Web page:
The China-U.S. Agreement on Cooperation in Science and Technology has brought great benefits to both countries as well as the world over the past decades, and throwing it away would be a significant step backward, analysts said.
The agreement, signed in 1979, was one of the first deals inked between China and the United States as the two countries started to normalize diplomatic ties.
Since then, bilateral cooperation in science and technology has expanded in both scope and scale, becoming a fundamental aspect of the overall China-U.S. relationship and benefiting the global community, said He Yun, an associate professor in the School of Public Administration at Hunan University in Changsha.
However, in the past few years, the U.S. has actively hindered the normal cooperation and exchange of science and technology with China. This was done through tactics such as curbing critical technology investments in China, targeting Chinese tech companies, excluding Chinese scientists, and unfairly labeling Chinese students in the U.S. as spies, she said.
Recently, some U.S. lawmakers have also opposed an extension of the agreement on national security grounds. The U.S. State Department only extended the deal for an additional six months, just days before it was to expire on Aug 27.
Kenneth Pomeranz, a professor of modern Chinese history at the University of Chicago, said the agreement is a positive and necessary framework for technological cooperation.
"Having such an agreement with Beijing, as the U.S. does with most technologically sophisticated countries, is a good thing for both sides and for the advance of science and technology worldwide," he said.
There should probably be some adjustments made to the agreement to reflect changing circumstances, as many such adjustments have been made since this agreement was first signed more than 40 years ago, he said.
"But as this history suggests, any further adjustments that are needed can be handled by negotiating annexes to the agreement, as has been done repeatedly before. Throwing out the entire agreement would be a significant step backward," he said.
In late August, Stanford University physicists Steven Kivelson and Peter Michelson wrote an open letter to U.S. President Joe Biden, which was also signed by more than 1,000 scientists and scholars from U.S. universities, saying that the agreement has been of enormous benefit to the U.S..
"We can attest that cutting off ties with China would directly and negatively impact our own research, the work of our immediate colleagues, and the educational mission of our universities," they said in the letter.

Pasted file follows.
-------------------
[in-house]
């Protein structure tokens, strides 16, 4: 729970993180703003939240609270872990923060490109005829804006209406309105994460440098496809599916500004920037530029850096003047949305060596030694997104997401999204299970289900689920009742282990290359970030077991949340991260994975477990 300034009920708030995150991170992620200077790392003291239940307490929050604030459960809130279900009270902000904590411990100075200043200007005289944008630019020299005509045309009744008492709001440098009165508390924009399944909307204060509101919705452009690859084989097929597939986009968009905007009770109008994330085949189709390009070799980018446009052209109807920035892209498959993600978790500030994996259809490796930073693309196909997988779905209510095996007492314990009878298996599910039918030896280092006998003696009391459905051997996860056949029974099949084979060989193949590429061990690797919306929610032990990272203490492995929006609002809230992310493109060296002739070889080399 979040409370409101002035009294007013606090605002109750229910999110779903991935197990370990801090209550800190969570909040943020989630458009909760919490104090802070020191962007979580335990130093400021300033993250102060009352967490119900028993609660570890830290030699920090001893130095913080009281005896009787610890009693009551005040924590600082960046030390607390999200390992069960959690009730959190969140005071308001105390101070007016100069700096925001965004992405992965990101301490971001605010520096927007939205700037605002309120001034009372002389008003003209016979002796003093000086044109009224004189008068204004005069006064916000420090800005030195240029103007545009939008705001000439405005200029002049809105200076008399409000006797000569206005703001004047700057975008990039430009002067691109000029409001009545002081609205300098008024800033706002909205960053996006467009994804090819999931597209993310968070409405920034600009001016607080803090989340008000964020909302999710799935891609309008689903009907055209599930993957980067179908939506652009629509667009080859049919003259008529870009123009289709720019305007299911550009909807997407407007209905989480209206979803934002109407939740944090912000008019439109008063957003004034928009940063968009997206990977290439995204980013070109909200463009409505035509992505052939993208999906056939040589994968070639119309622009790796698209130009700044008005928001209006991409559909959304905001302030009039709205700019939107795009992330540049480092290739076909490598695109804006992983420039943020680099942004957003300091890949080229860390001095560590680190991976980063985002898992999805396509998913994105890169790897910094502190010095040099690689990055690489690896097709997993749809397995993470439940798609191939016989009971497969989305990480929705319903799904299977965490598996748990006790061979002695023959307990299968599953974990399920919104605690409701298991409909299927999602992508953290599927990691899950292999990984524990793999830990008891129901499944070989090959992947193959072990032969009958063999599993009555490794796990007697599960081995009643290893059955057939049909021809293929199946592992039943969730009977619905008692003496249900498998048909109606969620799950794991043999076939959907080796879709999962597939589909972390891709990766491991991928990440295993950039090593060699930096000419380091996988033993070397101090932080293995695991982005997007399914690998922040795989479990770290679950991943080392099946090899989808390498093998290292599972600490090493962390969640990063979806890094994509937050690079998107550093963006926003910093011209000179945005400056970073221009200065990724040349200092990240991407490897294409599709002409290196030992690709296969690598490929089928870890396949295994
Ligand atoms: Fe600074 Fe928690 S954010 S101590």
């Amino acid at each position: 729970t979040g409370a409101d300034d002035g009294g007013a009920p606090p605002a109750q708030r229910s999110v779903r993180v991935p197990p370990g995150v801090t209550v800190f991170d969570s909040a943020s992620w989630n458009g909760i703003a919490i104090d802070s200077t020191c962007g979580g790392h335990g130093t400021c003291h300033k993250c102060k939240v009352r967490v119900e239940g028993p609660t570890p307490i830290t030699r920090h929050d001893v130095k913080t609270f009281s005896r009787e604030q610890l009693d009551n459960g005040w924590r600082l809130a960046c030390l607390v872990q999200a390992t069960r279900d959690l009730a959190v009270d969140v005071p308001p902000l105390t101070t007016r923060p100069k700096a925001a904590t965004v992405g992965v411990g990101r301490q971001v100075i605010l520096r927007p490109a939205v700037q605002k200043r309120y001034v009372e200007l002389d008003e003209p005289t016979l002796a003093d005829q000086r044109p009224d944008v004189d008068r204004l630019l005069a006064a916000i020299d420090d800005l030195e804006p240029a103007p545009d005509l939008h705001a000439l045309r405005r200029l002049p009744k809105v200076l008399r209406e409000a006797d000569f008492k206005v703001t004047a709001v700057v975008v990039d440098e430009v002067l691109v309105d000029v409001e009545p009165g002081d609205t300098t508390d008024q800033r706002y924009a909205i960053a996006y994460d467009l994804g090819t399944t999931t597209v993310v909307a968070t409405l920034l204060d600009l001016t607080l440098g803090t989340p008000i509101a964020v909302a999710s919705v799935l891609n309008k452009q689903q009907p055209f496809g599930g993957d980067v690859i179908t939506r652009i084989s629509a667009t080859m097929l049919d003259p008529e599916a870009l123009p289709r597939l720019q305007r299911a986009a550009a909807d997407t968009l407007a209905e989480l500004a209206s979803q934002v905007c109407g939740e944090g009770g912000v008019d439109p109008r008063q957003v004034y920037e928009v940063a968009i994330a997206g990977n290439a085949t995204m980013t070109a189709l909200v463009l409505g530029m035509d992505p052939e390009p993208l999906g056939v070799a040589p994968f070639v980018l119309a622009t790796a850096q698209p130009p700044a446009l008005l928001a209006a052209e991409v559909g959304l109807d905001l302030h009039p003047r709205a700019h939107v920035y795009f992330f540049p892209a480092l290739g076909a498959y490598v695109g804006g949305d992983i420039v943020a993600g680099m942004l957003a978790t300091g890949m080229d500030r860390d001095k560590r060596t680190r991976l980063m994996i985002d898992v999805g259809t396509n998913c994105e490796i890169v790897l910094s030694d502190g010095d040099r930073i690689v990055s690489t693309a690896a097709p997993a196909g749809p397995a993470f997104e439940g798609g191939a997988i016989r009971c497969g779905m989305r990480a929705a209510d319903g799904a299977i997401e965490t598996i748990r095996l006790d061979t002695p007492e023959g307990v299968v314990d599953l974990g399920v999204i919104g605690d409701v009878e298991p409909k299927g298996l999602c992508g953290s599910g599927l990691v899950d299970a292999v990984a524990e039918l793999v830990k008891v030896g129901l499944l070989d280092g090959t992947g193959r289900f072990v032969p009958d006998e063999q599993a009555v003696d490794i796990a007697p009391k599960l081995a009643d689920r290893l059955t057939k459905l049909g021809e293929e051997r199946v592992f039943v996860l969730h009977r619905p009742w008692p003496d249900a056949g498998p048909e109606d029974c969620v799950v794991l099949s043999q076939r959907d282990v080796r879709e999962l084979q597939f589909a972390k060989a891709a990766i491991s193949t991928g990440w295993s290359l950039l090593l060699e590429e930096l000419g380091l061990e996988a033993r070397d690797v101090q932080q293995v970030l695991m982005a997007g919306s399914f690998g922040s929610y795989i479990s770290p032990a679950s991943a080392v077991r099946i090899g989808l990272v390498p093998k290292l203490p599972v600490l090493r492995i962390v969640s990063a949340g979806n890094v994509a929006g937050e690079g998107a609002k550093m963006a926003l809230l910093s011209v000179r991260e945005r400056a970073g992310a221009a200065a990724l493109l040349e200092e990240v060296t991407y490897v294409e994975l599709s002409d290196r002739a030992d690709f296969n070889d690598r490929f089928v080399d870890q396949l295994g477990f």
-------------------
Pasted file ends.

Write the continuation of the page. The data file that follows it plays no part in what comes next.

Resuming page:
Edward Tse, founder and chairman of Gao Feng Advisory Company, said it is indeed a good thing to cooperate based on the China-U.S. Agreement on Cooperation in Science and Technology.
"The development of humanity requires collaboration, especially in the field of science and technology, to progress together," he said.
Some people in the U.S. said they do not want to renew the agreement, which implies that some still hope for decoupling in the science and technology field between China and the U.S..
"However, based on my observations, the various statements made by U.S. officials visiting China this year and the extension of the agreement by six months indicate that the U.S. government is reconsidering its strategy toward China, at least in terms of scientific research," he said. "Because I believe the United States now realizes that completely suppressing China's development is not achievable."
Despite facing numerous sanctions from the U.S., China's leading tech firm Huawei caught the world by surprise on Aug 29 with the release of its latest flagship smartphone, the Mate 60 Pro. This smartphone, being hailed for its 5G capabilities and complete ownership of intellectual property, raised questions about the effectiveness of U.S. efforts to impede China's progress in advanced technology.
Tse said both China and the U.S. have their own advantages in the field of science and technology. It can no longer be said that the U.S. is completely dominant in science and technology globally. Both the U.S. and China have their areas of excellence. In terms of business, China has already surpassed the U.S. in the development of technologies in areas such as e-commerce, solar energy, photovoltaics and high-speed rail.
"China and the U.S. both have their strengths, and it would be best for them to learn from each other, for everyone to progress together," he said.
Ben Zhang, founder of Greater Pacific Industries, said that over the past few decades, China has made rapid development and even surpassed the U.S. in some technologies, which makes the U.S. feel nervous, thinking that China is going to challenge the world economic order.
"I believe these are issues that can be solved and moved past with better communication and a healthier dialogue between the two nations," he said. "Less politics and more talk, more collaboration."